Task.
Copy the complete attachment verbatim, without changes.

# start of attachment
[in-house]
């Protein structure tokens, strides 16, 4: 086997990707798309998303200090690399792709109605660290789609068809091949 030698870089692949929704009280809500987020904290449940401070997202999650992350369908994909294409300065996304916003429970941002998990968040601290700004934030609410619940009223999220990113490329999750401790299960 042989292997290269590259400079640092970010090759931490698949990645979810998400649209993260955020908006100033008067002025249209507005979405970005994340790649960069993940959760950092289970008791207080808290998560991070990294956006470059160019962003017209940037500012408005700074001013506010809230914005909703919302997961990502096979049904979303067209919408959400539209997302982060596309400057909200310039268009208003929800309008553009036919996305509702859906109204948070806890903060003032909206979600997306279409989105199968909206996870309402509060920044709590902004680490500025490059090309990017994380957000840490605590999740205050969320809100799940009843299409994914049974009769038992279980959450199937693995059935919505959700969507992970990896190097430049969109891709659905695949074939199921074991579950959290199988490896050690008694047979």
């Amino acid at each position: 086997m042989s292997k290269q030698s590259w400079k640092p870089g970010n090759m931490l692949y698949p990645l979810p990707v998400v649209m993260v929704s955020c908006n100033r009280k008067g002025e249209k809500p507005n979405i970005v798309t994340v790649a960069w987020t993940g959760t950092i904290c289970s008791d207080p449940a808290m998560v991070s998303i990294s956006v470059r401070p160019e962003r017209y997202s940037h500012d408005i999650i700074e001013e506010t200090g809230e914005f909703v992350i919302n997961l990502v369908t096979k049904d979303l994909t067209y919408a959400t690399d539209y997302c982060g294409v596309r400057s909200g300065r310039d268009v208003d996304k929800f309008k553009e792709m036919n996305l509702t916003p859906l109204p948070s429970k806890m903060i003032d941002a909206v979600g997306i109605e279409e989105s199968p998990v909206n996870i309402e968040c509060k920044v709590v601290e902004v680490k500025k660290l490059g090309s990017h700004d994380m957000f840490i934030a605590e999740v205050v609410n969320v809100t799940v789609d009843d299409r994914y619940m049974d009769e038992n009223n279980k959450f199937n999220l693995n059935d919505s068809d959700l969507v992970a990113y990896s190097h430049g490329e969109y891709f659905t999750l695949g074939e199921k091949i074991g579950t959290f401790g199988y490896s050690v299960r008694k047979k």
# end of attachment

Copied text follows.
[in-house]
């Protein structure tokens, strides 16, 4: 086997990707798309998303200090690399792709109605660290789609068809091949 030698870089692949929704009280809500987020904290449940401070997202999650992350369908994909294409300065996304916003429970941002998990968040601290700004934030609410619940009223999220990113490329999750401790299960 042989292997290269590259400079640092970010090759931490698949990645979810998400649209993260955020908006100033008067002025249209507005979405970005994340790649960069993940959760950092289970008791207080808290998560991070990294956006470059160019962003017209940037500012408005700074001013506010809230914005909703919302997961990502096979049904979303067209919408959400539209997302982060596309400057909200310039268009208003929800309008553009036919996305509702859906109204948070806890903060003032909206979600997306279409989105199968909206996870309402509060920044709590902004680490500025490059090309990017994380957000840490605590999740205050969320809100799940009843299409994914049974009769038992279980959450199937693995059935919505959700969507992970990896190097430049969109891709659905695949074939199921074991579950959290199988490896050690008694047979």
């Amino acid at each position: 086997m042989s292997k290269q030698s590259w400079k640092p870089g970010n090759m931490l692949y698949p990645l979810p990707v998400v649209m993260v929704s955020c908006n100033r009280k008067g002025e249209k809500p507005n979405i970005v798309t994340v790649a960069w987020t993940g959760t950092i904290c289970s008791d207080p449940a808290m998560v991070s998303i990294s956006v470059r401070p160019e962003r017209y997202s940037h500012d408005i999650i700074e001013e506010t200090g809230e914005f909703v992350i919302n997961l990502v369908t096979k049904d979303l994909t067209y919408a959400t690399d539209y997302c982060g294409v596309r400057s909200g300065r310039d268009v208003d996304k929800f309008k553009e792709m036919n996305l509702t916003p859906l109204p948070s429970k806890m903060i003032d941002a909206v979600g997306i109605e279409e989105s199968p998990v909206n996870i309402e968040c509060k920044v709590v601290e902004v680490k500025k660290l490059g090309s990017h700004d994380m957000f840490i934030a605590e999740v205050v609410n969320v809100t799940v789609d009843d299409r994914y619940m049974d009769e038992n009223n279980k959450f199937n999220l693995n059935d919505s068809d959700l969507v992970a990113y990896s190097h430049g490329e969109y891709f659905t999750l695949g074939e199921k091949i074991g579950t959290f401790g199988y490896s050690v299960r008694k047979k």